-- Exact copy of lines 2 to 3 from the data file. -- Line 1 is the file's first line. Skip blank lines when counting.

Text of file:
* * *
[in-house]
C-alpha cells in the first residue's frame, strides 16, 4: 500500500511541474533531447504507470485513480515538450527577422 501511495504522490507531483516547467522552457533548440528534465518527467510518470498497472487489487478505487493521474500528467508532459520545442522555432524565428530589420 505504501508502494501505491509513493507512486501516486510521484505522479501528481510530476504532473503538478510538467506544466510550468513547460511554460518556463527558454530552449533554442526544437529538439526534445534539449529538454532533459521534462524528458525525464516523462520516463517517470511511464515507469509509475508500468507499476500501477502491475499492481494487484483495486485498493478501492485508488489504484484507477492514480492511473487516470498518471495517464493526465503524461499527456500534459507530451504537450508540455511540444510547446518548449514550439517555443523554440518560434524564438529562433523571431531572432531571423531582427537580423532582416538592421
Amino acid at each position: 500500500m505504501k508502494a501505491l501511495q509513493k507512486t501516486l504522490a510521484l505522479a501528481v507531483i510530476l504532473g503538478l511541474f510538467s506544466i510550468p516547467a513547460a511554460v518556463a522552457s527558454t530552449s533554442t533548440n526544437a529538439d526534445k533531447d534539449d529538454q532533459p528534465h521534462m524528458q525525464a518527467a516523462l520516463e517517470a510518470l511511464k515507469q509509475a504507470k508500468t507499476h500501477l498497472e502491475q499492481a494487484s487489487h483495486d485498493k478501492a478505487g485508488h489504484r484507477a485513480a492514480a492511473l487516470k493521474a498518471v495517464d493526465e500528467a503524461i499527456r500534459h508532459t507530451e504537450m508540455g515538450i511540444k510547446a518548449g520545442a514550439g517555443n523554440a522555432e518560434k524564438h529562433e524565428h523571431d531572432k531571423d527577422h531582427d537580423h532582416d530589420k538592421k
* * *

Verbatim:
C-alpha cells in the first residue's frame, strides 16, 4: 500500500511541474533531447504507470485513480515538450527577422 501511495504522490507531483516547467522552457533548440528534465518527467510518470498497472487489487478505487493521474500528467508532459520545442522555432524565428530589420 505504501508502494501505491509513493507512486501516486510521484505522479501528481510530476504532473503538478510538467506544466510550468513547460511554460518556463527558454530552449533554442526544437529538439526534445534539449529538454532533459521534462524528458525525464516523462520516463517517470511511464515507469509509475508500468507499476500501477502491475499492481494487484483495486485498493478501492485508488489504484484507477492514480492511473487516470498518471495517464493526465503524461499527456500534459507530451504537450508540455511540444510547446518548449514550439517555443523554440518560434524564438529562433523571431531572432531571423531582427537580423532582416538592421
Amino acid at each position: 500500500m505504501k508502494a501505491l501511495q509513493k507512486t501516486l504522490a510521484l505522479a501528481v507531483i510530476l504532473g503538478l511541474f510538467s506544466i510550468p516547467a513547460a511554460v518556463a522552457s527558454t530552449s533554442t533548440n526544437a529538439d526534445k533531447d534539449d529538454q532533459p528534465h521534462m524528458q525525464a518527467a516523462l520516463e517517470a510518470l511511464k515507469q509509475a504507470k508500468t507499476h500501477l498497472e502491475q499492481a494487484s487489487h483495486d485498493k478501492a478505487g485508488h489504484r484507477a485513480a492514480a492511473l487516470k493521474a498518471v495517464d493526465e500528467a503524461i499527456r500534459h508532459t507530451e504537450m508540455g515538450i511540444k510547446a518548449g520545442a514550439g517555443n523554440a522555432e518560434k524564438h529562433e524565428h523571431d531572432k531571423d527577422h531582427d537580423h532582416d530589420k538592421k